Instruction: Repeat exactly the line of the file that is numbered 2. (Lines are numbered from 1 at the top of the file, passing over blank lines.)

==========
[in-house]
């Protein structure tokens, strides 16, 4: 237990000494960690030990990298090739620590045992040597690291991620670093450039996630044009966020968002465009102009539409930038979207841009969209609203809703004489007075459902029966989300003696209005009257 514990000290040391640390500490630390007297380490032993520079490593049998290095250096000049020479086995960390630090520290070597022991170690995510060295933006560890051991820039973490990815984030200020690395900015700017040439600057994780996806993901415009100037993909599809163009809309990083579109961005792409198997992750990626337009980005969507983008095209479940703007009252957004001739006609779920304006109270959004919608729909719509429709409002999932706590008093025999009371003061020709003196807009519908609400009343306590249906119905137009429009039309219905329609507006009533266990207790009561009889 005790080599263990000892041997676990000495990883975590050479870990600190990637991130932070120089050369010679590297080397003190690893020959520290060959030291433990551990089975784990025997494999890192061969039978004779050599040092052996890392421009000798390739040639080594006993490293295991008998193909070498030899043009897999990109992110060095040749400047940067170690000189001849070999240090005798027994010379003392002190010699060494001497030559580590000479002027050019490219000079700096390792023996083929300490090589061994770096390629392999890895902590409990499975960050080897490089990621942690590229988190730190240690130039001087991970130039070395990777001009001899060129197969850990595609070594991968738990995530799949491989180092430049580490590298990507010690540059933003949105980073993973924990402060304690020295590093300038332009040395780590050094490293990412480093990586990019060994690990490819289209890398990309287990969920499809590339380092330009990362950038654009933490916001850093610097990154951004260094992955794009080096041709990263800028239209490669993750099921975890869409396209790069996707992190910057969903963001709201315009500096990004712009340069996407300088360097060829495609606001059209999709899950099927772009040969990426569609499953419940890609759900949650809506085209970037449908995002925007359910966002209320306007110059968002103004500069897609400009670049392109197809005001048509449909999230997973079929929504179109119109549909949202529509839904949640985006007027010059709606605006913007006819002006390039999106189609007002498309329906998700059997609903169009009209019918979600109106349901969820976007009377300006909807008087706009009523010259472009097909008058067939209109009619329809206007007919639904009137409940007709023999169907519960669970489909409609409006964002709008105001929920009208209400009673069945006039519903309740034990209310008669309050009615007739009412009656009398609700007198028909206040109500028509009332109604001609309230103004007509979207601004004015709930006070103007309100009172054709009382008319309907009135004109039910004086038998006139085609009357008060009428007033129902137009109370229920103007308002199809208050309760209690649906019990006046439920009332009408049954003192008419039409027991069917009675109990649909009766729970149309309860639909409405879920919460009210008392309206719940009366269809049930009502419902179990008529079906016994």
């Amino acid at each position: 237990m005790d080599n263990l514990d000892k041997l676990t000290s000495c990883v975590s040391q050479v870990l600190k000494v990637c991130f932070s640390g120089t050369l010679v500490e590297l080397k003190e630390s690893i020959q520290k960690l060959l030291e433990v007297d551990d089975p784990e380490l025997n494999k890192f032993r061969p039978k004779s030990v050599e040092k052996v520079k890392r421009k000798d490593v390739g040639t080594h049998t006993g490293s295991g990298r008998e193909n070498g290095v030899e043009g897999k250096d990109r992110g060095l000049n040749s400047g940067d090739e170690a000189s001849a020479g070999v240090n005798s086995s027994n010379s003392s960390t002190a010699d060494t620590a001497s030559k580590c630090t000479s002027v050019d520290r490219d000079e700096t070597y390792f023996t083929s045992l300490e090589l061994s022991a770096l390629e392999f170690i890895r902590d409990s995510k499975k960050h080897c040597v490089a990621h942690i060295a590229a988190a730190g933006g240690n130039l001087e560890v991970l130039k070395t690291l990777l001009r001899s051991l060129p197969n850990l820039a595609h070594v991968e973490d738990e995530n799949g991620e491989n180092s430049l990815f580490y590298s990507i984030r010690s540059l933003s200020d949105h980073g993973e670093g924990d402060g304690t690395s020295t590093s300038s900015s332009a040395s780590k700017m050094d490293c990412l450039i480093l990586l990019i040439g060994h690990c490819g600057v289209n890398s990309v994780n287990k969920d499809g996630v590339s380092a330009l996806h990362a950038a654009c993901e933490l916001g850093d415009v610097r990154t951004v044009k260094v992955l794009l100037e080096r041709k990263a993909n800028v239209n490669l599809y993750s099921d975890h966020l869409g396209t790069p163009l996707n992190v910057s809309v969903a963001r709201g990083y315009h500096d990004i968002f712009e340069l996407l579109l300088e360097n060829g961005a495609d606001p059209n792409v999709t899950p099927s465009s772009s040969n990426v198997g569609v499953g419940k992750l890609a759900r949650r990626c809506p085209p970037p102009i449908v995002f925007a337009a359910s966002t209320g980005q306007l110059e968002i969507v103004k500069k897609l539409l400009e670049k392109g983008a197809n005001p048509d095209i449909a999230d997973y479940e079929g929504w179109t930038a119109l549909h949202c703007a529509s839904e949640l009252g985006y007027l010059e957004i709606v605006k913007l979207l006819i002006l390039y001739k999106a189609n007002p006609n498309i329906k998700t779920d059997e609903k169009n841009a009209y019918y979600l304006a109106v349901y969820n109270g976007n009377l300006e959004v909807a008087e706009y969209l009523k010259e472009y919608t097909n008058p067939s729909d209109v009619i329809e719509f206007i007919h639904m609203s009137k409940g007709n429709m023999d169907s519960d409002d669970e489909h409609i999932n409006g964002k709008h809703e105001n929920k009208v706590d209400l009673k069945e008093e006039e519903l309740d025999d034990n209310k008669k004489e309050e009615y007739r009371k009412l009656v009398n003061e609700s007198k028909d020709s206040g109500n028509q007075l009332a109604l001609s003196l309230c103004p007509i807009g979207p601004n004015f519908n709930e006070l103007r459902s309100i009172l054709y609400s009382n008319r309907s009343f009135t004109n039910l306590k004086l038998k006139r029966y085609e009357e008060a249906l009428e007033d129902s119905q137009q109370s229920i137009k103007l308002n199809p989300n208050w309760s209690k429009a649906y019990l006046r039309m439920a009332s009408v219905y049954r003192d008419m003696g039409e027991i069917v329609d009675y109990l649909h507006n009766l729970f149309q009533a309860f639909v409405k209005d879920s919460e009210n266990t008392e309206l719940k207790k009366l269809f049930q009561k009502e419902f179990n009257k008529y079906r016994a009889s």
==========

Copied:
């Protein structure tokens, strides 16, 4: 237990000494960690030990990298090739620590045992040597690291991620670093450039996630044009966020968002465009102009539409930038979207841009969209609203809703004489007075459902029966989300003696209005009257 514990000290040391640390500490630390007297380490032993520079490593049998290095250096000049020479086995960390630090520290070597022991170690995510060295933006560890051991820039973490990815984030200020690395900015700017040439600057994780996806993901415009100037993909599809163009809309990083579109961005792409198997992750990626337009980005969507983008095209479940703007009252957004001739006609779920304006109270959004919608729909719509429709409002999932706590008093025999009371003061020709003196807009519908609400009343306590249906119905137009429009039309219905329609507006009533266990207790009561009889 005790080599263990000892041997676990000495990883975590050479870990600190990637991130932070120089050369010679590297080397003190690893020959520290060959030291433990551990089975784990025997494999890192061969039978004779050599040092052996890392421009000798390739040639080594006993490293295991008998193909070498030899043009897999990109992110060095040749400047940067170690000189001849070999240090005798027994010379003392002190010699060494001497030559580590000479002027050019490219000079700096390792023996083929300490090589061994770096390629392999890895902590409990499975960050080897490089990621942690590229988190730190240690130039001087991970130039070395990777001009001899060129197969850990595609070594991968738990995530799949491989180092430049580490590298990507010690540059933003949105980073993973924990402060304690020295590093300038332009040395780590050094490293990412480093990586990019060994690990490819289209890398990309287990969920499809590339380092330009990362950038654009933490916001850093610097990154951004260094992955794009080096041709990263800028239209490669993750099921975890869409396209790069996707992190910057969903963001709201315009500096990004712009340069996407300088360097060829495609606001059209999709899950099927772009040969990426569609499953419940890609759900949650809506085209970037449908995002925007359910966002209320306007110059968002103004500069897609400009670049392109197809005001048509449909999230997973079929929504179109119109549909949202529509839904949640985006007027010059709606605006913007006819002006390039999106189609007002498309329906998700059997609903169009009209019918979600109106349901969820976007009377300006909807008087706009009523010259472009097909008058067939209109009619329809206007007919639904009137409940007709023999169907519960669970489909409609409006964002709008105001929920009208209400009673069945006039519903309740034990209310008669309050009615007739009412009656009398609700007198028909206040109500028509009332109604001609309230103004007509979207601004004015709930006070103007309100009172054709009382008319309907009135004109039910004086038998006139085609009357008060009428007033129902137009109370229920103007308002199809208050309760209690649906019990006046439920009332009408049954003192008419039409027991069917009675109990649909009766729970149309309860639909409405879920919460009210008392309206719940009366269809049930009502419902179990008529079906016994």